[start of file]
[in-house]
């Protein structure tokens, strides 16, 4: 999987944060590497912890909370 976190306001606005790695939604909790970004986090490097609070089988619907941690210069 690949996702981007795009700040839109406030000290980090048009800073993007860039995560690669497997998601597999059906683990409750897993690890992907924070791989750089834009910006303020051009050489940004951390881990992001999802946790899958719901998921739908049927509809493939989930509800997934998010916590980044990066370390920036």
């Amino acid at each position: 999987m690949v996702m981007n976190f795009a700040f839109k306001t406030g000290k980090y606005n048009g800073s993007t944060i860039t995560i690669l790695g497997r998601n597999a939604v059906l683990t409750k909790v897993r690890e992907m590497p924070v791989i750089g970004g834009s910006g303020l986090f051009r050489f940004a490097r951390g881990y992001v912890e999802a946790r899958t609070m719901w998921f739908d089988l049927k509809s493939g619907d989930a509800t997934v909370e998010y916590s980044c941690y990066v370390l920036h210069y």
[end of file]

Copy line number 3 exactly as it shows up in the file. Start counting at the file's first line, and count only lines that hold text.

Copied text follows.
């Amino acid at each position: 999987m690949v996702m981007n976190f795009a700040f839109k306001t406030g000290k980090y606005n048009g800073s993007t944060i860039t995560i690669l790695g497997r998601n597999a939604v059906l683990t409750k909790v897993r690890e992907m590497p924070v791989i750089g970004g834009s910006g303020l986090f051009r050489f940004a490097r951390g881990y992001v912890e999802a946790r899958t609070m719901w998921f739908d089988l049927k509809s493939g619907d989930a509800t997934v909370e998010y916590s980044c941690y990066v370390l920036h210069y």